His boarding pass was confiscated and he was walked out to a public area of the airport, police said. He went back, got another boarding pass for the flight and went through security screening again.
The LAX representative said they don’t generally contact the airlines when an incident like that happens, saying ,”If we thought he was a danger, we wouldn’t have let him go.” Doesn’t confiscating his boarding pass and kicking him out of the airport mean you believe he shouldn’t be aboard the flight?
And what, exactly, did airport police think they were accomplishing by simply confiscating his boarding pass and not alerting the airline OR TSA? Uskanli had the presence of mind to just go print another boarding pass and go through security again, probably laughing at the dumba$$ Keystone Cops who’d kicked him out the whole time.
If his behavior was alarming enough to kick him out of the airport and take his boarding pass, the airline should know so they can cancel his ticket, and TSA should know in case he tries to get through security again. Airport police wouldn’t necessarily know that he was traveling on a visa, but TSA would – and his “file” should have been noted with the information and possibly put on a no-fly list.
The incompetence of the airport police is just stunning.
Let’s look at the number of red flags here, though, that were missed by the various players.
- Bought the ticket on the day of departure
- No checked luggage
- No carry-on luggage
- Caught trespassing onto tarmac
- Had to be WHEELED onto flight due to intoxication
That the only property he brought aboard with him was a laptop – especially after everything in the news last week about laptops on airplanes – should have been taken into consideration, too.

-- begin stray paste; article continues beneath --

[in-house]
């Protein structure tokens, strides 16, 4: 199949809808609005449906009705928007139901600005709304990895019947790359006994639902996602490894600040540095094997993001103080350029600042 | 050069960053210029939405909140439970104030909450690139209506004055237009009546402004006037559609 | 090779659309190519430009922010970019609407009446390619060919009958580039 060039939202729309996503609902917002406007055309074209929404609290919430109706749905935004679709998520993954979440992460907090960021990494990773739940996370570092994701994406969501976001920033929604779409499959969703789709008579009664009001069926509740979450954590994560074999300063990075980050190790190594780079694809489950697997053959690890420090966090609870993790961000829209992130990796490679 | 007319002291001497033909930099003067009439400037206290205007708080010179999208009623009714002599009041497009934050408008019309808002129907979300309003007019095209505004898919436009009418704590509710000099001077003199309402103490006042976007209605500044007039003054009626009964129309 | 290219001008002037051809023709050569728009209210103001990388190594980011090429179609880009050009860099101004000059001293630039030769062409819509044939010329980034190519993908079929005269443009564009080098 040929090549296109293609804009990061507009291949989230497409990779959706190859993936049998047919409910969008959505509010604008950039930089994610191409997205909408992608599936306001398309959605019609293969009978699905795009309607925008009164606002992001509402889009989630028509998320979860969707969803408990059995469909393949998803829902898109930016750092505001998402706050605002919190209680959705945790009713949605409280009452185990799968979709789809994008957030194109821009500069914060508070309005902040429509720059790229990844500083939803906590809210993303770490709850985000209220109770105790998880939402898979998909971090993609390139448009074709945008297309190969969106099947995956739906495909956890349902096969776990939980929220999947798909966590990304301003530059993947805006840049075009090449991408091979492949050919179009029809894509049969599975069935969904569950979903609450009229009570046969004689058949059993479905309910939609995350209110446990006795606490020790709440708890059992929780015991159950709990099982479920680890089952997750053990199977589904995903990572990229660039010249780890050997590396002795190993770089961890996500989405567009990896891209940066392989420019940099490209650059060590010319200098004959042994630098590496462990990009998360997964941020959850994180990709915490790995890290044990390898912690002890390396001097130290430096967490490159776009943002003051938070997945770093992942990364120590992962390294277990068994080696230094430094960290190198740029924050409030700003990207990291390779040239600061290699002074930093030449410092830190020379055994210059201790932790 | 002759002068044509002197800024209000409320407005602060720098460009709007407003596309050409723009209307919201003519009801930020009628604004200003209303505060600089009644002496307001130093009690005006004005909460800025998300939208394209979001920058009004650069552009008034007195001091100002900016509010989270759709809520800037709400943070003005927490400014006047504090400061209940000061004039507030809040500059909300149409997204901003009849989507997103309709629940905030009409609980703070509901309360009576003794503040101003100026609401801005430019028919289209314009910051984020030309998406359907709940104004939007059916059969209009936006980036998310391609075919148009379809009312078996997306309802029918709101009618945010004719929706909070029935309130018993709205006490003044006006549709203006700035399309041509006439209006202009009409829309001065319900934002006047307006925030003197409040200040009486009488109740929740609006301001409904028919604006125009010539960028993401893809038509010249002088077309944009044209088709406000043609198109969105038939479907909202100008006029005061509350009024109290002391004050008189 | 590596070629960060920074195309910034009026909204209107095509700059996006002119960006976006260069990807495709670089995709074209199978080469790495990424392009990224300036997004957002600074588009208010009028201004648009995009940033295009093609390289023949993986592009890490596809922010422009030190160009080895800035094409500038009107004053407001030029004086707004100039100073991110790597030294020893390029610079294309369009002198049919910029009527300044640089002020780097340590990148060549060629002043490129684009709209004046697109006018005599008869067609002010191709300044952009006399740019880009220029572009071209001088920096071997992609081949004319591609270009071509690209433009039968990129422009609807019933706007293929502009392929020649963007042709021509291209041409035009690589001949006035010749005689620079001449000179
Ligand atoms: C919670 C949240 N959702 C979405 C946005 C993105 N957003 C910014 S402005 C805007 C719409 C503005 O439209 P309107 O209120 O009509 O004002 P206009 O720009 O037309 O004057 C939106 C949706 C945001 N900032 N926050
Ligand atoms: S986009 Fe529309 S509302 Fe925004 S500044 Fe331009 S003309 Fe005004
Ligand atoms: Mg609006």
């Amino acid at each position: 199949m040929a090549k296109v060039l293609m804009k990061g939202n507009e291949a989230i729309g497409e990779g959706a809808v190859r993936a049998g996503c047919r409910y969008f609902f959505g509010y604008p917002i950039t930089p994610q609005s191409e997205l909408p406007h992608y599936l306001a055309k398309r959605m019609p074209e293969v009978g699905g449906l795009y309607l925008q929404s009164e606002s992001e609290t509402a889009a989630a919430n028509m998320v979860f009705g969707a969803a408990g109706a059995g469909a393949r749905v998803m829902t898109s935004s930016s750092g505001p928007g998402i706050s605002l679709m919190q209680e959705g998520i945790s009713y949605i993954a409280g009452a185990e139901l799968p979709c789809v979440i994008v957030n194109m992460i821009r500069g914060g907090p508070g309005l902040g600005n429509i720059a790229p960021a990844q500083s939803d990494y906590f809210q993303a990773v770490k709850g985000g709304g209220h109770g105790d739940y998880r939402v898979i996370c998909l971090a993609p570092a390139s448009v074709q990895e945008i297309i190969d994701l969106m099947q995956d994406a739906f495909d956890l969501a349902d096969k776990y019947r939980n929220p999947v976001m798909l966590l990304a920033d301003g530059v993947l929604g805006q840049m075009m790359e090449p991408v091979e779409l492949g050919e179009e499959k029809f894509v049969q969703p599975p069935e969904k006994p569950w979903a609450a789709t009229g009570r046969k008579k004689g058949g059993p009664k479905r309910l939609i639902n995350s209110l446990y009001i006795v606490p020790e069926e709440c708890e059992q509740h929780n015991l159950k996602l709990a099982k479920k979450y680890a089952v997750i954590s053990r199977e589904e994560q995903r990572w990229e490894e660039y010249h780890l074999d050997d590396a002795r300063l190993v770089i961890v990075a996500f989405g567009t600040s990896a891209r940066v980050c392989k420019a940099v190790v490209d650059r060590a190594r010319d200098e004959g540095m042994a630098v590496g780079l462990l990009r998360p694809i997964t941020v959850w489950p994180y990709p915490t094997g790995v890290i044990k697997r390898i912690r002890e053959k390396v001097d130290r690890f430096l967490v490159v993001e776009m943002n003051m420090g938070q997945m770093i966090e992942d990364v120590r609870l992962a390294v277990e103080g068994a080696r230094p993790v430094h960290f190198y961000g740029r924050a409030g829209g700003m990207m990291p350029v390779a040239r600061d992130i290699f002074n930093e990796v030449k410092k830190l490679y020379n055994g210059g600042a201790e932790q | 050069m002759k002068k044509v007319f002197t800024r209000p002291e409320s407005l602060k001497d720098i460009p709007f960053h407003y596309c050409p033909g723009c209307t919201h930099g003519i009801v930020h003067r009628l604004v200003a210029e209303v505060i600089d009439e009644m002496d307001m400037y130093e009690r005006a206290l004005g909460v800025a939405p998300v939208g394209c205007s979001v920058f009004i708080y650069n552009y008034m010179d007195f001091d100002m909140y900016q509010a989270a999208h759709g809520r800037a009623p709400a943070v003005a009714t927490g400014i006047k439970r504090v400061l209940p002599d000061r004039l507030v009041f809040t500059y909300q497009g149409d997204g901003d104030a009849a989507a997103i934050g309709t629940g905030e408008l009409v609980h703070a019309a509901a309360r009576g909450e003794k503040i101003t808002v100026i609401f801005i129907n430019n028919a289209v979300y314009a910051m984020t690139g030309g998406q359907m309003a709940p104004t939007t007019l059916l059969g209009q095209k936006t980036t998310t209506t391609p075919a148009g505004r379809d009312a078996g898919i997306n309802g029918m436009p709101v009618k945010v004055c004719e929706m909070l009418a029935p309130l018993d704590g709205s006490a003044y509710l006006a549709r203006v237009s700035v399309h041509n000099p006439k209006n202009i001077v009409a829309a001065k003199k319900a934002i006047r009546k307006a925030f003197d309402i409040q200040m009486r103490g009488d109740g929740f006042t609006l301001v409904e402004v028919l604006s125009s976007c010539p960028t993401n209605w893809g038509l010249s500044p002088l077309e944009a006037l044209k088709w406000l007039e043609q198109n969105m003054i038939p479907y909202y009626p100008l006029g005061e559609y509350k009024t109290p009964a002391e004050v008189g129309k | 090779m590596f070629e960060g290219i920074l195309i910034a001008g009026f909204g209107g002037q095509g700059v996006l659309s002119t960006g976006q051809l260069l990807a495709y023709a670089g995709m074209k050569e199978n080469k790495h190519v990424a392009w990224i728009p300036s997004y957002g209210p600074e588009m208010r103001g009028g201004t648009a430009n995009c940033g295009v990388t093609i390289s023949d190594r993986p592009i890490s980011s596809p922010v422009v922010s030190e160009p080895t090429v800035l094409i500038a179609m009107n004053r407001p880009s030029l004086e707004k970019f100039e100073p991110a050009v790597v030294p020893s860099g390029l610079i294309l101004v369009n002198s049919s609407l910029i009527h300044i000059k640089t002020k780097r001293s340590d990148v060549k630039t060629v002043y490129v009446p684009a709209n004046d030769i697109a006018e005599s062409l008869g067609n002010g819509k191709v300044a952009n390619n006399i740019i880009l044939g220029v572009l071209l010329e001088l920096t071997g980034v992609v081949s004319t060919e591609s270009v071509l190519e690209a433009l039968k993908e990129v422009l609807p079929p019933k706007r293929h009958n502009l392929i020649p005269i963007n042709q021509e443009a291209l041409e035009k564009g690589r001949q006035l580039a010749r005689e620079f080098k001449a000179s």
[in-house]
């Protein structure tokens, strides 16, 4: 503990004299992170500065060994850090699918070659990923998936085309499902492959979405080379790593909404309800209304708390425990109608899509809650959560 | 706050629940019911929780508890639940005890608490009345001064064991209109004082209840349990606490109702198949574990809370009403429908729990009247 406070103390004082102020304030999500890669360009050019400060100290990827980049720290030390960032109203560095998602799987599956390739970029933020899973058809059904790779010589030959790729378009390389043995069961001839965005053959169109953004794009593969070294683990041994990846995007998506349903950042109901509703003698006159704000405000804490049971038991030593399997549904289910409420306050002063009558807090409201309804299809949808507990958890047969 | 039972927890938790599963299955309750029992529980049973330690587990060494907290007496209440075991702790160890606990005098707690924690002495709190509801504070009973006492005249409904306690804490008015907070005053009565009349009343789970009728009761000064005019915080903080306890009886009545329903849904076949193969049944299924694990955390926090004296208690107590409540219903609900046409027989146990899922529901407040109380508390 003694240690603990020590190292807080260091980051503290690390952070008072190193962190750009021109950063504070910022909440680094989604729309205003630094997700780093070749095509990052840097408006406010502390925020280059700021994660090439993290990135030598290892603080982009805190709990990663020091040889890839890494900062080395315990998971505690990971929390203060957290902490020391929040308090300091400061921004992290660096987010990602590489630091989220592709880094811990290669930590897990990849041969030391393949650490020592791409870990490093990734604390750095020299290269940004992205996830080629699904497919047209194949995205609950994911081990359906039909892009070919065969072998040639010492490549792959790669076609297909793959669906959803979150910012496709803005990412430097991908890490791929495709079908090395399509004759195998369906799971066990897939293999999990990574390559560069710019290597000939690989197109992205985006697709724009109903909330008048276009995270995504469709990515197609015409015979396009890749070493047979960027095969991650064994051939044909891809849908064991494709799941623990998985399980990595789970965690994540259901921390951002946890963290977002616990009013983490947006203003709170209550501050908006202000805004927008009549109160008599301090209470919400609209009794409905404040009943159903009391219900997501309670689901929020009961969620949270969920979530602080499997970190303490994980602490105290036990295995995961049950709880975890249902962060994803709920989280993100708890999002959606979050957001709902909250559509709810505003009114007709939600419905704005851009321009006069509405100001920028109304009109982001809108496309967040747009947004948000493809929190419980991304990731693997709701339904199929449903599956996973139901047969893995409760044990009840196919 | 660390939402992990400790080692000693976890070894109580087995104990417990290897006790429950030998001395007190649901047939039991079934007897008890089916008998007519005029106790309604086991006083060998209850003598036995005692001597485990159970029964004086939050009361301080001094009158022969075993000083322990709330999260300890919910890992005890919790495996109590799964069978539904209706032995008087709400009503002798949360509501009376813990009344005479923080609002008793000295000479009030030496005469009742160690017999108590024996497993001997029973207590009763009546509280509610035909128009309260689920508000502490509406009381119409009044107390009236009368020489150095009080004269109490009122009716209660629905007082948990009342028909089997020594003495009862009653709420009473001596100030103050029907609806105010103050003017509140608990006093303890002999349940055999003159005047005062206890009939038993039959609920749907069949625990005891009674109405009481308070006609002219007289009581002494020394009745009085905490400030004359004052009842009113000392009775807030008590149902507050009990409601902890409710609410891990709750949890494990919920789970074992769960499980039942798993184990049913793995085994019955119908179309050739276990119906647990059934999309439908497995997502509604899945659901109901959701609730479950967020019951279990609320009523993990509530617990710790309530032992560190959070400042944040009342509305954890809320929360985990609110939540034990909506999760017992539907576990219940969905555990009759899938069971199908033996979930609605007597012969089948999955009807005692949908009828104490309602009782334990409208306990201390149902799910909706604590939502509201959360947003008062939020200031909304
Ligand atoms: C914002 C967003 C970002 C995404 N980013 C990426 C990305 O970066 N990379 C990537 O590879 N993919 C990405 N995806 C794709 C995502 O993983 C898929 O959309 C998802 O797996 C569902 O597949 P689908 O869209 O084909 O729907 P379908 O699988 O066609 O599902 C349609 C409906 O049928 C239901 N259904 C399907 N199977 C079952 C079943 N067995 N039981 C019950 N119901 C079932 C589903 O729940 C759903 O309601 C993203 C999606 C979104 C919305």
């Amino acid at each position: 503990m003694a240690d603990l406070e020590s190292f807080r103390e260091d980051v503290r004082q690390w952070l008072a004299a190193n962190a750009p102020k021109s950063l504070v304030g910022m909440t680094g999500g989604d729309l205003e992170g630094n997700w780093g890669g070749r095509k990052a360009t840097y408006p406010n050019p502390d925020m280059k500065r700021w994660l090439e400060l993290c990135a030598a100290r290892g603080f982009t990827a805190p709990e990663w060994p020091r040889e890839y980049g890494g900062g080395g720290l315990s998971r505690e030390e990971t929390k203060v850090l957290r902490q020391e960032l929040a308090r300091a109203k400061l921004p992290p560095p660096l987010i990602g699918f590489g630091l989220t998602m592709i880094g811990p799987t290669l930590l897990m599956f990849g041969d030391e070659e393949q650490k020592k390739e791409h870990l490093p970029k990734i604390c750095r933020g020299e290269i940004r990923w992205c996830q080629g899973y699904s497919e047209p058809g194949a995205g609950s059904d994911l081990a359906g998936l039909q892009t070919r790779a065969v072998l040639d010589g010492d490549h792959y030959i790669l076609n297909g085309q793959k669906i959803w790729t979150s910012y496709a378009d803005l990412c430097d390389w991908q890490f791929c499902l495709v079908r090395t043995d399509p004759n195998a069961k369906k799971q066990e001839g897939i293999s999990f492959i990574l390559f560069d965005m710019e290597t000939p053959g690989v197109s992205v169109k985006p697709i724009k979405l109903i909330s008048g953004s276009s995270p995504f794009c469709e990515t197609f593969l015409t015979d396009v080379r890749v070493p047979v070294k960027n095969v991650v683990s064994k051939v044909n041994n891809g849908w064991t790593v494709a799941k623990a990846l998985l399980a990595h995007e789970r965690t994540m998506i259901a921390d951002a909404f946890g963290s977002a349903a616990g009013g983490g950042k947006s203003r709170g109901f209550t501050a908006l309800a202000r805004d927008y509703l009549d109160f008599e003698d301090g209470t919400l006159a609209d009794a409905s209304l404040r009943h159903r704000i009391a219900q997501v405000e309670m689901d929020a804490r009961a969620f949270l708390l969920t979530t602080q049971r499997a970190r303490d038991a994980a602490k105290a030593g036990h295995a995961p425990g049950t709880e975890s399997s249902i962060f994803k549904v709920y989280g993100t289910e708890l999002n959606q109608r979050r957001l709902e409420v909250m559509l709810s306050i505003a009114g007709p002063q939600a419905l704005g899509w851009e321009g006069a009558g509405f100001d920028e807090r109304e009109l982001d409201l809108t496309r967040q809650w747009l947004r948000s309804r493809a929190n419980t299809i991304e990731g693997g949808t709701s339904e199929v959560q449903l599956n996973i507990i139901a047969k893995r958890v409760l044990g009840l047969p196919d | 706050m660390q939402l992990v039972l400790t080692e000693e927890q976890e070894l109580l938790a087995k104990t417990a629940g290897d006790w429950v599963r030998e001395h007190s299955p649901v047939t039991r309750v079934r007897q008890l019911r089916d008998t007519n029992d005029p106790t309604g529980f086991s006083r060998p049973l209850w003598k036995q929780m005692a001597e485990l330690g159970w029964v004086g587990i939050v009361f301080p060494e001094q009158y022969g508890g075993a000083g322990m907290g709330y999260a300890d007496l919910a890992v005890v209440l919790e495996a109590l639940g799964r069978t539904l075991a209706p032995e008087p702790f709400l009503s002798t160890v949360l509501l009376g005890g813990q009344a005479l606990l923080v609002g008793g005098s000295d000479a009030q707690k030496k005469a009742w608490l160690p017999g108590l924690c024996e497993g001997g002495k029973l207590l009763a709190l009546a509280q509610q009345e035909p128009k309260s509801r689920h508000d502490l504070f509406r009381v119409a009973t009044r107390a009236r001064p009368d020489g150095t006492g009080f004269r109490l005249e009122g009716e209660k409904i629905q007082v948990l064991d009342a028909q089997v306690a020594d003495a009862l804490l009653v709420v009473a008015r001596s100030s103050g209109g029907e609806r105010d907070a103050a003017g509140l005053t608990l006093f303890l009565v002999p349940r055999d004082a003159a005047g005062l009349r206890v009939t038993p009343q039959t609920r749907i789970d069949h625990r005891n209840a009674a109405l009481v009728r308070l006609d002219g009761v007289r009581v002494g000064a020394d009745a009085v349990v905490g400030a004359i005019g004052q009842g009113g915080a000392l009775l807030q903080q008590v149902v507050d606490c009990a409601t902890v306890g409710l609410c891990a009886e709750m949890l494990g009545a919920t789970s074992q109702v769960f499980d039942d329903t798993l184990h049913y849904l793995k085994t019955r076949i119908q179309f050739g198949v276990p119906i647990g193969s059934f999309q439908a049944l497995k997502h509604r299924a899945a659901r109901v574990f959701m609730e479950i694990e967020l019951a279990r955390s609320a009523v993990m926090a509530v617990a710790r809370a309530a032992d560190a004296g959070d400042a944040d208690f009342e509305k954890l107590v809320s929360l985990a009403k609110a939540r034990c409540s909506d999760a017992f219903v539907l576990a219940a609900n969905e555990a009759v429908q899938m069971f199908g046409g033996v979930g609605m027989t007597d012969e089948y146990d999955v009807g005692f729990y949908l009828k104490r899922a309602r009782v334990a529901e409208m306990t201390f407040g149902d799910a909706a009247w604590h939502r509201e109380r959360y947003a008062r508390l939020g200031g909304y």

We don’t know if he bought a one-way ticket or if he had overstayed his visa, which would just add more red flags to his profile.
Though his ticket was in coach, he was the very first person to board the flight, possibly because he was in a wheelchair. (There are conflicting reports about whether he requested the wheelchair or airline employees felt he had to use it.) Once aboard the flight and before departure, Uskanli showed more red flags.
- Attempting to sit close to the cockpit
- Aggressive attitude when asked to return to his own seat
People have been thrown off of flights for FAR less. How was he not DRAGGED off of that flight?
Oh, but, come on, he just really really needed to get to Hawaii quickly and is afraid to fly, so he had a few drinks. Nothing to see here. Move along.
Not quite. He was quite forthcoming about his mindset in his interview with the FBI.
“When I asked him if he ever had terroristic thoughts, he responded, ‘We all have those ideas,’” an agent wrote in an affidavit.
The agent asked again later about terroristic thoughts. In response, Uskanli made a gun shape with his fingers and pretended to shoot her, she wrote.
“He then did a gesture simulating a chopping motion toward my neck,” the agent wrote.
He then told another agent, “I’ll kill her, get out the following day and shoot myself,” according to the court documents.
That this man was allowed to board the airplane is a disgrace. Hundreds of lives were put at risk because the various entities didn’t communicate or take definitive action to make sure this man wasn’t allowed back in the airport after he was kicked out. Even absent the information from the airport police, though, American Airlines would have been justified in kicking him off the plane before departure.
This incident has shown the entire world – especially those who would do us harm – what a soft target LAX is. Everyone traveling through there this summer better hope something changes, and fast.